Tennessee Titans, NFL Refuse to Evolve


Sometimes, the NFL can be a real downer for a college football die-hard such as myself. Today’s Tennessee Titans press conference introducing retread Mike Mularkey as its new head coach was the NFL going into full buzzkill mode.

The Titans drafting 2014 Heisman Trophy winner Marcus Mariota piqued my interest, and Mariota’s stellar debut gave me hope that perhaps Tennessee was ready to become one of those rare professional franchises willing to stray from the script in order to maximize their personnel’s potential.

Yeah, that was delusional with Ken Whisenhunt at the controls, and Mularkey returning for Mariota’s second season is another example of an NFL franchise unable to break old habits.

Mularkey is being retained after a 2-7 stint as interim head coach in 2015, a decision that reflective of the disarray in which the Tennessee Titans ownership and front office are embroiled. Meanwhile, Mularkey’s first move as full-time successor to Whisenhunt was introducing Terry Robiskie as the team’s new offensive coordinator. The 2016 season will be Robiskie’s 35th coaching in the pro ranks.

That doesn’t exactly scream willingness to adapt. Such is the plight for a college fan tracking Saturday greats on Sundays, particularly quarterbacks.

Quarterback is one of two positions for which collegiate supporters should expect disappointment when following a player’s move to the NFL, the other being running back, albeit for much different reasons.

College football has never had a broader variety of exciting quarterbacks than it does now, yet draft season means you can expect four months of anonymous GMs and scouts kvetching that this generation of player is no good. It’s the tired, anti-Millennial rhetoric redressed and played out in a different venue, though in the NFL, it’s a struggle against college football dating back for as long as I’ve been aware.

1993 Heisman winner Charlie Ward is the first college quarterback I remember being truly in awe watching. Florida State games were appointment viewing for me during Ward’s final campaign, as his electric combination of passing and rushing ability was so different from anything else in the game at the time.

Ward was the best quarterback in the country, and didn’t even get a sniff at the NFL. He had a 13-year NBA career, but I remained convinced two decades later that given the chance, he could have thawed NFL attitudes on dual-threat quarterbacks much earlier.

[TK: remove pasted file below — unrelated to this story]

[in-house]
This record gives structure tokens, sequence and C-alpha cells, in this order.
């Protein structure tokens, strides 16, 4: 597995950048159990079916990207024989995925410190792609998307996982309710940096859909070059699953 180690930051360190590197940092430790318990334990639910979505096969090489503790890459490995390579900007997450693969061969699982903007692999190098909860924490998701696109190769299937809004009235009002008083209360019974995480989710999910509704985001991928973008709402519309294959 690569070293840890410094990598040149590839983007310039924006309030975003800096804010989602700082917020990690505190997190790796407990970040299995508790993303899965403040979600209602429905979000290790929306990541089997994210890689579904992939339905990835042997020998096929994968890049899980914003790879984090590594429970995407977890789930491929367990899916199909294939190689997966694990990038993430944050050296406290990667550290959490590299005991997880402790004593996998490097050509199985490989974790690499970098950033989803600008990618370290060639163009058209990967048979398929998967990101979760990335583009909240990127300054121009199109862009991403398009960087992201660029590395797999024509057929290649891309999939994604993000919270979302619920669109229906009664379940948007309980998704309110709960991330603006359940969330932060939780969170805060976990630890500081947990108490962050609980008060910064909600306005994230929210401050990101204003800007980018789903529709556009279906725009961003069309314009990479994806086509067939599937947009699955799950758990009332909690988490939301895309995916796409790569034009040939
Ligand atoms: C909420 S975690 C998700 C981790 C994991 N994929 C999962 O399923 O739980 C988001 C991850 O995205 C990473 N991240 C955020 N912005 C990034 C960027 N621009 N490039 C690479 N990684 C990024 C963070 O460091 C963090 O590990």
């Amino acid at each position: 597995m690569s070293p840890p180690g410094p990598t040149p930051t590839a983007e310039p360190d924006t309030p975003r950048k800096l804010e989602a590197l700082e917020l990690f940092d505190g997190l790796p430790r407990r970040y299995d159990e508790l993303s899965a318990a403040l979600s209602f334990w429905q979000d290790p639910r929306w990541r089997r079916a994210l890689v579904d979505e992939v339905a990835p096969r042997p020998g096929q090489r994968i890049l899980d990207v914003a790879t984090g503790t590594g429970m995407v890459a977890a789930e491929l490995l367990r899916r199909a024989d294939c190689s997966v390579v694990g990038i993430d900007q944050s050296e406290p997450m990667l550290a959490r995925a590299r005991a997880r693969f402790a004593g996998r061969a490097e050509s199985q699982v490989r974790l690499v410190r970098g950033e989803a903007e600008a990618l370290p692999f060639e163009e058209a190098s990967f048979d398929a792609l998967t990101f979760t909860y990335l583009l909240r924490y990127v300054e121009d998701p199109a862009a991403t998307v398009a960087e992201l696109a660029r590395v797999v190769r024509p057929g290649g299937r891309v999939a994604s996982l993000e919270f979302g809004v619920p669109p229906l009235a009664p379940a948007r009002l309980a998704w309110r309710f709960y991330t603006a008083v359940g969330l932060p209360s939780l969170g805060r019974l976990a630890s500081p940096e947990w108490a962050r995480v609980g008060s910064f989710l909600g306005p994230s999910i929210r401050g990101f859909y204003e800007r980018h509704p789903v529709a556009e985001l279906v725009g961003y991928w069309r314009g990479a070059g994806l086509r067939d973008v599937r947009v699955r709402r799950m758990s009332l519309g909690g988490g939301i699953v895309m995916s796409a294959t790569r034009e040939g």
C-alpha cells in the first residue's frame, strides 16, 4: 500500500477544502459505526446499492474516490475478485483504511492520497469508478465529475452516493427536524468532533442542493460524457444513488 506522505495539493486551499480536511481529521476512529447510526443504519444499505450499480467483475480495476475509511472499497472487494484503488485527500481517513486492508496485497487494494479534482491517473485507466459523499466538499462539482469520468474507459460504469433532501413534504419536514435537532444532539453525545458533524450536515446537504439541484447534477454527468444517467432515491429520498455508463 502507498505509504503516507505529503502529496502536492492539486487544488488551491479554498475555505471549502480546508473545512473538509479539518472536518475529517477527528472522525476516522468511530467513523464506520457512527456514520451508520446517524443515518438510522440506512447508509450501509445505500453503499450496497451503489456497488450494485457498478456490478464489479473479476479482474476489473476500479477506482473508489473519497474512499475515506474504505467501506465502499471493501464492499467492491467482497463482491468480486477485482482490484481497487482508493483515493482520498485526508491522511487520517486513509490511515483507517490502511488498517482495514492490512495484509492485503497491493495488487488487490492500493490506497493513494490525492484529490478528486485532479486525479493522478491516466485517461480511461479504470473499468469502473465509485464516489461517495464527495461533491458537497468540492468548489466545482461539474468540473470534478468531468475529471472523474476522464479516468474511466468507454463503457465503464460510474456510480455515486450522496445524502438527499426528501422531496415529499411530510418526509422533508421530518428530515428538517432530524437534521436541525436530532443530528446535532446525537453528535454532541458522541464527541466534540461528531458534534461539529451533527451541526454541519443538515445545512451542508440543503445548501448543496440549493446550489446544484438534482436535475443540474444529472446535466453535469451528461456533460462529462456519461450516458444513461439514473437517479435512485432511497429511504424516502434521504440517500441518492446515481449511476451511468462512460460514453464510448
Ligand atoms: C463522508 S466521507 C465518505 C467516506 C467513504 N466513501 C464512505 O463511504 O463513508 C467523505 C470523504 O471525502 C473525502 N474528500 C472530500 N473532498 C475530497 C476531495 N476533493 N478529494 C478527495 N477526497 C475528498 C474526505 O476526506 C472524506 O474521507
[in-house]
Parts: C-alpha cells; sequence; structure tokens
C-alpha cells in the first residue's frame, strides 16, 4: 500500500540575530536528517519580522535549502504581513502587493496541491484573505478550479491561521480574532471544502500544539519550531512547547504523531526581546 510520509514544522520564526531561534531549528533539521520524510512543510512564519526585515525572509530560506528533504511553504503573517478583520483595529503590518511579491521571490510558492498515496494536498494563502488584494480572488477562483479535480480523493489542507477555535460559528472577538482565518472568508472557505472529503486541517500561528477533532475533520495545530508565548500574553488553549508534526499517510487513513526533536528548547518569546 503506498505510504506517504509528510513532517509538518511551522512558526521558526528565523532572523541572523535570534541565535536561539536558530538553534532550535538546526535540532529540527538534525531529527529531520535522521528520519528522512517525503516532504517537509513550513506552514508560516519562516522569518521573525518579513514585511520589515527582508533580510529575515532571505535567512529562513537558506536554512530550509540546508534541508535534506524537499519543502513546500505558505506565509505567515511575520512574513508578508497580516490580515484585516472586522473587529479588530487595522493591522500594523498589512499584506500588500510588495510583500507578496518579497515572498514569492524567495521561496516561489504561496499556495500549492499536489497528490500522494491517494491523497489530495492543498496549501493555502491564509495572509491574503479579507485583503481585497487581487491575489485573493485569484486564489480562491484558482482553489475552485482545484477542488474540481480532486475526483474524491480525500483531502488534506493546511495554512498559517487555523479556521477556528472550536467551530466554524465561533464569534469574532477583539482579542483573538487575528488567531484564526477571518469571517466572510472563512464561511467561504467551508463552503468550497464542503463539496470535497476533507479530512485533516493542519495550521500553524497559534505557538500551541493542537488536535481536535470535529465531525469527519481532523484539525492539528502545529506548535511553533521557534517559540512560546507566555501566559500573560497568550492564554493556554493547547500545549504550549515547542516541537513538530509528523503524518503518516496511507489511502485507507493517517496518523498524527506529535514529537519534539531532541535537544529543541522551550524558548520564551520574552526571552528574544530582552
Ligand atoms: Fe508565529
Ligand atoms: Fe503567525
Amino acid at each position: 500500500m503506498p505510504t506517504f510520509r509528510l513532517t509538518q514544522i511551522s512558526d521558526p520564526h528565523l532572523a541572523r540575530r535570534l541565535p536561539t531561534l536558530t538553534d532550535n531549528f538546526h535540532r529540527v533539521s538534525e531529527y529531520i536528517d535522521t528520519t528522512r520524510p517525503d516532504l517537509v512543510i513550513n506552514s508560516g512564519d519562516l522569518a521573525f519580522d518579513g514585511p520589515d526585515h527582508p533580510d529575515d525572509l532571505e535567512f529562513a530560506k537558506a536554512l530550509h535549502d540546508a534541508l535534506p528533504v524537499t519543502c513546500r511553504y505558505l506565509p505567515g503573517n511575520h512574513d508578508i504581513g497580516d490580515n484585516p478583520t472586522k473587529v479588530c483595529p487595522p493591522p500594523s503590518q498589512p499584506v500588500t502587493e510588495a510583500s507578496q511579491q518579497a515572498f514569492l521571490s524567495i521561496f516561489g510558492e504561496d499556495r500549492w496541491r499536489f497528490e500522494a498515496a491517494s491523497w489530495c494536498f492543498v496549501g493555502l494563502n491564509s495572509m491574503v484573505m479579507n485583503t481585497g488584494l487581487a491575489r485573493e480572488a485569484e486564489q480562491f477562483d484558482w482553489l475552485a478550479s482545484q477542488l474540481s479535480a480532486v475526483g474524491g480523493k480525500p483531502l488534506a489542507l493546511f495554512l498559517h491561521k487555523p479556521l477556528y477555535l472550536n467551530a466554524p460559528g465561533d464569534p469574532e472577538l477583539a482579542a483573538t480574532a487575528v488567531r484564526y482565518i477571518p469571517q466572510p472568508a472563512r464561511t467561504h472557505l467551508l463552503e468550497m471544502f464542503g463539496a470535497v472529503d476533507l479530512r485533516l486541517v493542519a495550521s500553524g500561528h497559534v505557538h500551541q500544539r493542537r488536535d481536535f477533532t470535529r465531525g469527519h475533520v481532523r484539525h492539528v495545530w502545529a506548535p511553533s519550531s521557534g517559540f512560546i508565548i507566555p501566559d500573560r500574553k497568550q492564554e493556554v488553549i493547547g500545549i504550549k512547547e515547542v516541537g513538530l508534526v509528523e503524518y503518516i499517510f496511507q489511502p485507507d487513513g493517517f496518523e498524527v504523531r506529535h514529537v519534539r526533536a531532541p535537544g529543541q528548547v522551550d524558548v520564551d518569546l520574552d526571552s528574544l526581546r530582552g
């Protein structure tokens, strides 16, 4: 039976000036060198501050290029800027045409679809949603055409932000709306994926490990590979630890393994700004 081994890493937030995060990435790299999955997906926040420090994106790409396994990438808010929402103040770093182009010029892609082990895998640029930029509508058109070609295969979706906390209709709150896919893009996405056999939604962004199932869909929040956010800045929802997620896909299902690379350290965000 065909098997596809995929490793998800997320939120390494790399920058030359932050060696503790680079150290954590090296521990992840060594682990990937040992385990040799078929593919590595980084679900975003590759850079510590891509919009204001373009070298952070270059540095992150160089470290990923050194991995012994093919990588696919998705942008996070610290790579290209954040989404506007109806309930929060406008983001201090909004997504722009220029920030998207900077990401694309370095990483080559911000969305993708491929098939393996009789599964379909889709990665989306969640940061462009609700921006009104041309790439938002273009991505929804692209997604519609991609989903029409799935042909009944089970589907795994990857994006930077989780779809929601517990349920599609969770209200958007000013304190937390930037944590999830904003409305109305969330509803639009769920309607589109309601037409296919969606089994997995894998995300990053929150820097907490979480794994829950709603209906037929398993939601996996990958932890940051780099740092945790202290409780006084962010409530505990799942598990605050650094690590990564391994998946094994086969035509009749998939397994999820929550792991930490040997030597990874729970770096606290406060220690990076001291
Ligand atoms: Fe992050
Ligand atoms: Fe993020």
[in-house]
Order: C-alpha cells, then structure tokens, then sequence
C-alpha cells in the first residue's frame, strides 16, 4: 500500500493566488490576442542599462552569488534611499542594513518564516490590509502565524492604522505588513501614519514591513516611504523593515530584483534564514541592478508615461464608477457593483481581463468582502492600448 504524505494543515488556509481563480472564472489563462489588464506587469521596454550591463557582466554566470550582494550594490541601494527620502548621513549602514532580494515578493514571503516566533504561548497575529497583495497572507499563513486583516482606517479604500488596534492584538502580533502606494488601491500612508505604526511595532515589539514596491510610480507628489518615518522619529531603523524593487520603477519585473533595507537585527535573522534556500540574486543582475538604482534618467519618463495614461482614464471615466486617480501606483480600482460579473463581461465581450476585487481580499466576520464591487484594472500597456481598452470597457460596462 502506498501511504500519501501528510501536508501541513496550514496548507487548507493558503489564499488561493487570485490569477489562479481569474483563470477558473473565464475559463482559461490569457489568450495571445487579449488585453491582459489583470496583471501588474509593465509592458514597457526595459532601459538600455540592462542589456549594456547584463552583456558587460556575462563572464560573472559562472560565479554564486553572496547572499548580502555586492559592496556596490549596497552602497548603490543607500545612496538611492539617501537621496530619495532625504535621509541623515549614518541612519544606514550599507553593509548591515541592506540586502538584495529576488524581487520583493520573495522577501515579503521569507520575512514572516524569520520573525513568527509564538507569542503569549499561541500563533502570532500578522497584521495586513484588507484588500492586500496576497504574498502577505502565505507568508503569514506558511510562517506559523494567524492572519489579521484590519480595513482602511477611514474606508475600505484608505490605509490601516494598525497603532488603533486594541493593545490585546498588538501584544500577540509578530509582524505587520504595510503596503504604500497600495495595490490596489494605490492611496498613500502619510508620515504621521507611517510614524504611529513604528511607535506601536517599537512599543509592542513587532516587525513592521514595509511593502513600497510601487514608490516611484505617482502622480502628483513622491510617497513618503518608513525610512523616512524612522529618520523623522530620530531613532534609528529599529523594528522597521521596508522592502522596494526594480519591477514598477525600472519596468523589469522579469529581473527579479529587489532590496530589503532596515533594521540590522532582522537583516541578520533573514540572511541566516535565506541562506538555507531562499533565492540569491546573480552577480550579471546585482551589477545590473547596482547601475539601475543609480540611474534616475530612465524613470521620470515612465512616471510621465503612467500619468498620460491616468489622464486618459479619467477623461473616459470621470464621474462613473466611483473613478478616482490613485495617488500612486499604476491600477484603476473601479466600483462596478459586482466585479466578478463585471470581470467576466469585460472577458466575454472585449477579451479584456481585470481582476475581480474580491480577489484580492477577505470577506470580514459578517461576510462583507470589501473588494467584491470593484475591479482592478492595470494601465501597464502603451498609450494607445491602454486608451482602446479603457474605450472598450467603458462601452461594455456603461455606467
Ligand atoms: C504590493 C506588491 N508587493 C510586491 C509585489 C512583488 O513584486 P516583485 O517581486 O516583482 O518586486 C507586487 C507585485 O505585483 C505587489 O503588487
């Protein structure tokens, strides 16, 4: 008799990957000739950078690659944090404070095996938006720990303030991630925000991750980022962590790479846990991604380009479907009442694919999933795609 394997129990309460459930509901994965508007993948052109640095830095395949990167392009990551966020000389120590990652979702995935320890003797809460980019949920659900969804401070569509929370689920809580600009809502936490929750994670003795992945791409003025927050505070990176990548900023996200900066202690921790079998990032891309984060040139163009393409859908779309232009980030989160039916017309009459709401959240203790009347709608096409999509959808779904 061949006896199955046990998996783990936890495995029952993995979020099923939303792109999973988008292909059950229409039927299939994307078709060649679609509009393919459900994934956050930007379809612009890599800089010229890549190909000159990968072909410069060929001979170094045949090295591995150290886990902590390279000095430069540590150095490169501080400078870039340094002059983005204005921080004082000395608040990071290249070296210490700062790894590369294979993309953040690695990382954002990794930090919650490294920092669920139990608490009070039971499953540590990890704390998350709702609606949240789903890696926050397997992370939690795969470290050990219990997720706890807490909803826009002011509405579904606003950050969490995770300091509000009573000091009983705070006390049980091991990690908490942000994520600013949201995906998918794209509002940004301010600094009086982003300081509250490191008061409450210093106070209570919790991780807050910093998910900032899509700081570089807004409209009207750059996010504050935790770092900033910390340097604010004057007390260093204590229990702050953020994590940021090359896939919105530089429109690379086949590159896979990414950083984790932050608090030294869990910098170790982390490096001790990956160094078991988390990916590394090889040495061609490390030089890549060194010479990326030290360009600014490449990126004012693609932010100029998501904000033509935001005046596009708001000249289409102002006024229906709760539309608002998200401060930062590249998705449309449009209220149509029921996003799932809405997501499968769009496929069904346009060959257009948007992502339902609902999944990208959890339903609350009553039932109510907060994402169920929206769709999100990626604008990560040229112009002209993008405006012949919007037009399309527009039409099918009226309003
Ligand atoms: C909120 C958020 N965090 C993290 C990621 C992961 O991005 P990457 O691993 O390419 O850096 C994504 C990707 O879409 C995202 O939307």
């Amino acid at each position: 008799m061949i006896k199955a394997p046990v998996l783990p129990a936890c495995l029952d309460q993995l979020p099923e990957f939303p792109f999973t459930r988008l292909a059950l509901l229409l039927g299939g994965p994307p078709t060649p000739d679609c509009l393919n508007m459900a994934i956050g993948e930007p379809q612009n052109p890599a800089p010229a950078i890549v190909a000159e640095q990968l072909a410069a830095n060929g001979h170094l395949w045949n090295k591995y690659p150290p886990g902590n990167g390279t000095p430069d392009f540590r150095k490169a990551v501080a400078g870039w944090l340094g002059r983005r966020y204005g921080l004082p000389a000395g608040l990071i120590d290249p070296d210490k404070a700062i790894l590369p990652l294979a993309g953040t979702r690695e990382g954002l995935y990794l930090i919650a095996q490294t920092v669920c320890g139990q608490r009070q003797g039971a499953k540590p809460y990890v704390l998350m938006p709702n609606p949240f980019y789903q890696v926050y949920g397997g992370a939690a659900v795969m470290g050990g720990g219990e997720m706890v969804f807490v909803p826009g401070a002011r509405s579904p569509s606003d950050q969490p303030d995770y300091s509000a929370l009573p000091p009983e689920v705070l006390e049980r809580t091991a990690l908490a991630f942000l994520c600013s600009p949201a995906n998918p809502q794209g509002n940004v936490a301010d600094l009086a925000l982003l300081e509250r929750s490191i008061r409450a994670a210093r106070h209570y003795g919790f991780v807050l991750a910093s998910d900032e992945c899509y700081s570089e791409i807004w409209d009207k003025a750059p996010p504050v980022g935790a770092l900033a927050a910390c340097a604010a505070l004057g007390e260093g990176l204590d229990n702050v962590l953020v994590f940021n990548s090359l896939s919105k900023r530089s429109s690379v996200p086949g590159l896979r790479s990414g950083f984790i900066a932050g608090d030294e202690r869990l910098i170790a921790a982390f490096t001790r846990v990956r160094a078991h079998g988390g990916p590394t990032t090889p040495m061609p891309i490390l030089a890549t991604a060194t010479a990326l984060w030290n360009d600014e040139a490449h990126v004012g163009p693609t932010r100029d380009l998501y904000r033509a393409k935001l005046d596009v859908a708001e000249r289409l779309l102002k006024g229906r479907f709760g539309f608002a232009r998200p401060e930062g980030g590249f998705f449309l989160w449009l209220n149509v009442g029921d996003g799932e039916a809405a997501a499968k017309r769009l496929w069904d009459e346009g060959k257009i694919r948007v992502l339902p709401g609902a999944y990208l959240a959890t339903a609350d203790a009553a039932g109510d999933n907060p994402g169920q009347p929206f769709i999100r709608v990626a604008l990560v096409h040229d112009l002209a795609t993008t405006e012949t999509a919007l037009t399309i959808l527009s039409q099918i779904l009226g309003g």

Alas, Timothy W. Smith summarized Ward’s NFL snub best for the New York Times in 1994:

Ward not being drafted is about control and options.

The League’s collectively eased on two-way playmakers somewhat since Ward became a Knick instead of a Jet, but coaching staff moves and draft decisions suggest that shift in mindset is oh-so-gradual. For example, I cannot fathom a world in which Jake Coker, now touted as a fast-rising draft prospect, is a better quarterback than Trevone Boykin. But here we are.

Likewise, personalities in the NFL media like Pete Prisco who avoid college football in autumn become experts on these players in winter and spring. Prisco was among the leading voices deriding Mariota prior to the Tennessee Titans selecting him No. 2 overall last May, and rest assured, the Titans management making regressive coaching decisions will fall on Mariota’s shoulders for those of Prisco’s ilk.

Now, not everyone is as doom-and-gloom about Mariota’s immediate. Mariota himself touts Mularkey on the Titans’ own website. I would ask what the hell else do you expect him to say, but having interviewed him in his time at Oregon, I also genuinely believe Mariota would bring as much energy playing for a team coached by a scarecrow as he would suiting up for Vince Lombardi.

Nevertheless, the Tennessee Titans aren’t putting their franchise quarterback in position to win, and that’s an all-too-common tactic in the NFL. Coaches like Mularkey are safe options, entrenched in the professional fraternity. Reaching to an outsider like Chip Kelly is immediately dismissed and more heavily scrutinized until their failure becomes self-fulfilling prophecy.

I don’t believe it’s coincide that two of the more successful stints for unorthodox quarterbacks came under coaches who spent significant time in college. Pete Carroll saw the potential in Russell Wilson and has put him in position to be this generation’s Fran Tarkenton. Jim Harbaugh and his staff reached a Super Bowl with Colin Kaepernick behind center; Kaepernick regressed dramatically when 49ers brass turned the brass over to Jim Tomsula, an NFL Europe and NFL veteran of the previous two decades.

I can’t fully articulate the frustration of watching exciting quarterback play on Saturdays, only to hear a narrative of how bad today’s quarterbacks are after Sunday. But as the Tennessee Titans lean on rehashed leadership and expect one of the most exciting college players I’ve ever seen thrive, I’m reminded of Seymour Skinner.